Skip Navigation LinksHome > Blogs > Breaking News
Breaking News
Read breaking news and articles published ahead of print. Tell us what you think and comment on your colleagues’ views about EMN articles.

To submit a comment, please include:

  • Your name, titles, and affiliations.
  • Your phone number and city and state of practice or residence.
  • A citation for the article about which you are writing.
  • Disclose any potential conflicts of interest.

Anonymous comments will not be accepted, and pseudonyms are not allowed. Comments may not exceed 300 words, and may be edited for length, clarity, and civility.

Please share your thoughts and ideas with us! Comment

Monday, August 03, 2015

South Asians are more reluctant compared with other ethnicities to report pain and seek medication, according to a study published in the American Journal of Hospice and Palliative Medicine. (http://bit.ly/1g8jhw0.)

 

Researchers at the University of Missouri School of Medicine conducted four focus groups and individual interviews with health care professionals who had experience providing care to seriously ill South Asian patients and their families. A total of 57 people participated, 23 of whom took part in the individual interviews and 35 of whom took part in one of the focus groups. They found that how physicians overseas treat pain and access to pain medications are different from the United States. The 1-10 pain scale used in U.S. EDs is not used in South Asia, for example, so patients may not be used to discussing pain in this context.

 

“Doctors in South Asia do not routinely ask patients about their pain like they do here,” said Nidhi Khosla, PhD, an assistant professor in health sciences at the MU School of Health Professions and the lead author of the study. “In South Asian culture, it is common for patients not to report their pain to avoid burdening others or being seen as weak.”

 

Dr. Khosla also said study participants said it is not uncommon for South Asian patients to be given low-dose pain medications like Tylenol after surgery, which is significantly different from the narcotics typically prescribed in the United States.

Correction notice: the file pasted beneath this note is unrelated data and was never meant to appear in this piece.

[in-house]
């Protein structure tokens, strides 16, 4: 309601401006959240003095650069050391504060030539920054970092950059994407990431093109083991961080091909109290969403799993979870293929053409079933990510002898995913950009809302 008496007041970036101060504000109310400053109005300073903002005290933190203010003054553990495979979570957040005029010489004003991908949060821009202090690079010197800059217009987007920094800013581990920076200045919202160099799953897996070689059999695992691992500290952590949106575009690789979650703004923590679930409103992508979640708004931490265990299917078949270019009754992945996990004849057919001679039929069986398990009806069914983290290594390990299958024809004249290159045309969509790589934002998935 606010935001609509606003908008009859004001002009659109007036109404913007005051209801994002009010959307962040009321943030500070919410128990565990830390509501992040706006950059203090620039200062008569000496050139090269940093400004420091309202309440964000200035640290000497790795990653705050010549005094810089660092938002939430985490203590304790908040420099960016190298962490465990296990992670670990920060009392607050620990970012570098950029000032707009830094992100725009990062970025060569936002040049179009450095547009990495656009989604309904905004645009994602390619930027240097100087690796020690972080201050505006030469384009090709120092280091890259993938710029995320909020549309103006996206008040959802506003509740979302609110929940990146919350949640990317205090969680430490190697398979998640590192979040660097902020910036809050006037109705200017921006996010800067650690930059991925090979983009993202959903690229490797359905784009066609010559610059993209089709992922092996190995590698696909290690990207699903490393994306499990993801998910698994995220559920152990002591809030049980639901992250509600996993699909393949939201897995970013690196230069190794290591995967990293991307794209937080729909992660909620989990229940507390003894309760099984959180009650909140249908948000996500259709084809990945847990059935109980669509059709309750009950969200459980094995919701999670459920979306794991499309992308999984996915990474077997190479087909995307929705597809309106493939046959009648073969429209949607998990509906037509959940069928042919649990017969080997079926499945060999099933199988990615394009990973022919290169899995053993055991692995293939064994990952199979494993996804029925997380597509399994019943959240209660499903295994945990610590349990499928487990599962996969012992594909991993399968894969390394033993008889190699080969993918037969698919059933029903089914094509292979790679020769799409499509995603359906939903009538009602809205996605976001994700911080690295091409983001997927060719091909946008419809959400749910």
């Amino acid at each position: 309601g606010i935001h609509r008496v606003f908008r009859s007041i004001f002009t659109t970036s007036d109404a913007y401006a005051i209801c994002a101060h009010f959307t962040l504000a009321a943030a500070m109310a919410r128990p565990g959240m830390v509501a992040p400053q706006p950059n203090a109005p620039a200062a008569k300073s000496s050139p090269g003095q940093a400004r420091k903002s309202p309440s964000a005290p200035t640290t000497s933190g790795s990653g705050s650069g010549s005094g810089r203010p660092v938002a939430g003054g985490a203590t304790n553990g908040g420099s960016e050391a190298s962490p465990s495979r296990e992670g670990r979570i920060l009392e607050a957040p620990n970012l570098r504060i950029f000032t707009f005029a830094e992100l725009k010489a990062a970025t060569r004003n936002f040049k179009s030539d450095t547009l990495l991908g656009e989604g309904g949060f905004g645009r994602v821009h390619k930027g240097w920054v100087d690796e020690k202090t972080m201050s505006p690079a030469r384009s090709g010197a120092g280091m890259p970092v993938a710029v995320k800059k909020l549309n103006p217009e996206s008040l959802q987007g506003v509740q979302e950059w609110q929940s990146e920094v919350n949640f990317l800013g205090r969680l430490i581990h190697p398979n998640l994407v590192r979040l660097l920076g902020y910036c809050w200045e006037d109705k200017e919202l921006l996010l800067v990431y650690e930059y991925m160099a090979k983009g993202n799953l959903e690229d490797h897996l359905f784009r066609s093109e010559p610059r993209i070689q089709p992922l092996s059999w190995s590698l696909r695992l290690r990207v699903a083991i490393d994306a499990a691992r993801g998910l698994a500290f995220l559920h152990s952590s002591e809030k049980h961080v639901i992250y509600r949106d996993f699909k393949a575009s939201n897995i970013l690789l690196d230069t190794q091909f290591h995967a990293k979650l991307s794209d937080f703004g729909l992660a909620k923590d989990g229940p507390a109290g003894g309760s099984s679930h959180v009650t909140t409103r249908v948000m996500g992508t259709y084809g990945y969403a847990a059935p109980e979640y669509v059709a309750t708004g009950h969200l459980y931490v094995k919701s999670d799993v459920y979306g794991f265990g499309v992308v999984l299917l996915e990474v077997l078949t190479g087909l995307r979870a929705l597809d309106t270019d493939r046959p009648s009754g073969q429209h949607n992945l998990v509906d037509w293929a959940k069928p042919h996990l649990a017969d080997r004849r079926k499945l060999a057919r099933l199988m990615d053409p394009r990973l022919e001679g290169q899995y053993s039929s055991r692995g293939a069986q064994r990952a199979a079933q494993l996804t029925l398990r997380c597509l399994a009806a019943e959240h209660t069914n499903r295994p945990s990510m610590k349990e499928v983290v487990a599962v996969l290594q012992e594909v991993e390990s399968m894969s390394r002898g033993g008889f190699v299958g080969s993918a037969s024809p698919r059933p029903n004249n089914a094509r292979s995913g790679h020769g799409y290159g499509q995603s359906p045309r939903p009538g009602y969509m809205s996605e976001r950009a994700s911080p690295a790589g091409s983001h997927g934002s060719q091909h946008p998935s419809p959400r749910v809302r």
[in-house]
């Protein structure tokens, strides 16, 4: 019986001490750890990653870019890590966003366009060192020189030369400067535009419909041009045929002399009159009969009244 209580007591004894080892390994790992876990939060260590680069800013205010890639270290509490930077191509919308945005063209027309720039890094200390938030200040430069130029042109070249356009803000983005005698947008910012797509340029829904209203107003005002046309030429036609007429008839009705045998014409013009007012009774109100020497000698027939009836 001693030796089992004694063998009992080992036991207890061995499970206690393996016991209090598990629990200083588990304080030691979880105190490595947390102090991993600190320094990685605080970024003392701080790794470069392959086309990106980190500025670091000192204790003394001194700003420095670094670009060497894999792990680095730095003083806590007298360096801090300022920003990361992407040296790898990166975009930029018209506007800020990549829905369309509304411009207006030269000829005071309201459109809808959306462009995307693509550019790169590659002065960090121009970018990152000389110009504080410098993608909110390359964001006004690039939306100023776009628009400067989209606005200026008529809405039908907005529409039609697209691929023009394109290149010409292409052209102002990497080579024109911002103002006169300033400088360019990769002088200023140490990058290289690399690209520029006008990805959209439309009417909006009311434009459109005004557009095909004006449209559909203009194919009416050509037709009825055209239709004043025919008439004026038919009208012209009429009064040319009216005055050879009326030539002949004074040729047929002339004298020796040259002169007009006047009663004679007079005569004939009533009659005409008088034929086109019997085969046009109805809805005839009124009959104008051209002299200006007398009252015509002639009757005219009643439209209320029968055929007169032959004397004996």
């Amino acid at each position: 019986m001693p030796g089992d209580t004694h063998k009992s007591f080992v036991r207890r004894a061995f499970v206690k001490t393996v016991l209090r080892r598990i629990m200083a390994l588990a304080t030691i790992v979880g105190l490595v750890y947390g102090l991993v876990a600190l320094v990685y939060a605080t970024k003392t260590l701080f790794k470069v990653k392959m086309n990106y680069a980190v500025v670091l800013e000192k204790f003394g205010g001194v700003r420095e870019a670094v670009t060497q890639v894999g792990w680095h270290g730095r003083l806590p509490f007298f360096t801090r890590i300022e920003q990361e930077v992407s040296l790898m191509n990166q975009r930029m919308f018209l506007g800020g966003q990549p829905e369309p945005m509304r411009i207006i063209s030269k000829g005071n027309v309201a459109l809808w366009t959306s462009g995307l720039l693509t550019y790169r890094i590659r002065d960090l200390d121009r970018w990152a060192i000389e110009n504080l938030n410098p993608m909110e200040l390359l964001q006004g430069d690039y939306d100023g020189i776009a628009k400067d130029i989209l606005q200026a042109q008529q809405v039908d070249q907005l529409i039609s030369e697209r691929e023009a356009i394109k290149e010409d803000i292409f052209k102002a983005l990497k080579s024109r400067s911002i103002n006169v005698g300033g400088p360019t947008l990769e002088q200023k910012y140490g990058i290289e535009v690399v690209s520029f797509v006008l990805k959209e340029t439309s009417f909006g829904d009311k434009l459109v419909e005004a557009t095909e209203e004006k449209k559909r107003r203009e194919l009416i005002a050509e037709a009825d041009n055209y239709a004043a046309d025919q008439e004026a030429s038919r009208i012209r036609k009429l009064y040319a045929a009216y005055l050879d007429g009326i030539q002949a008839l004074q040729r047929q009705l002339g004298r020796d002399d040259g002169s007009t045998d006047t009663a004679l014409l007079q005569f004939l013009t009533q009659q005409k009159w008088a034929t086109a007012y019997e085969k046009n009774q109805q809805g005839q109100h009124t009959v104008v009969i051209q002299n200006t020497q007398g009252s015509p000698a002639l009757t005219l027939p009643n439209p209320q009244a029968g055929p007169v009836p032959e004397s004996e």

Read more: http://bit.ly/1IoR8gd.

 

Read more about pain management and medication in our archives.

 

Facebook Twitter


Friday, July 31, 2015

Emergency physicians can safely reduce x-rays in children with hurt ankles by as much as 23 percent and save emergency patients both money and time, according to results of a cost analysis published in Annals of Emergency Medicine. (http://bit.ly/1DqCJsF.)

 

Researchers enrolled more than 2,000 children ages 3 to 16 with an acute ankle injury for three consecutive six-month phases at six EDs, and compared children with ankle injuries at EDs that did and did not use the Low Risk Ankle Rule (LRAR) assessment. Facilities using the LRAR saw 22.9 percent fewer ankle x-rays. Health care costs were $36.93 less compared with those that did not use the rule. Through reducing x-rays, researchers also did not find any significant differences in the frequency of missed clinically important fractures or in use of health care resources after a patient was discharged.

 

The authors concluded that “widespread implementation of the Low Risk Ankle Rule may lead to reduction of unnecessary radiographs for children and result in cost savings.

 
 

Facebook Twitter


Thursday, July 30, 2015
By Leon Gussow, MD
 

Severe calcium channel blocker (CCB) overdose is still a diagnosis that strikes fear into the hearts of many emergency physicians. These patients can deteriorate rapidly, and every clinician who has seen even one such case appreciates the importance of diagnosing the exposure quickly and treating it aggressively. Successful management isn’t difficult, however, as long as you keep these three pearls in mind when a patient presents to your emergency department after ingesting a CCB.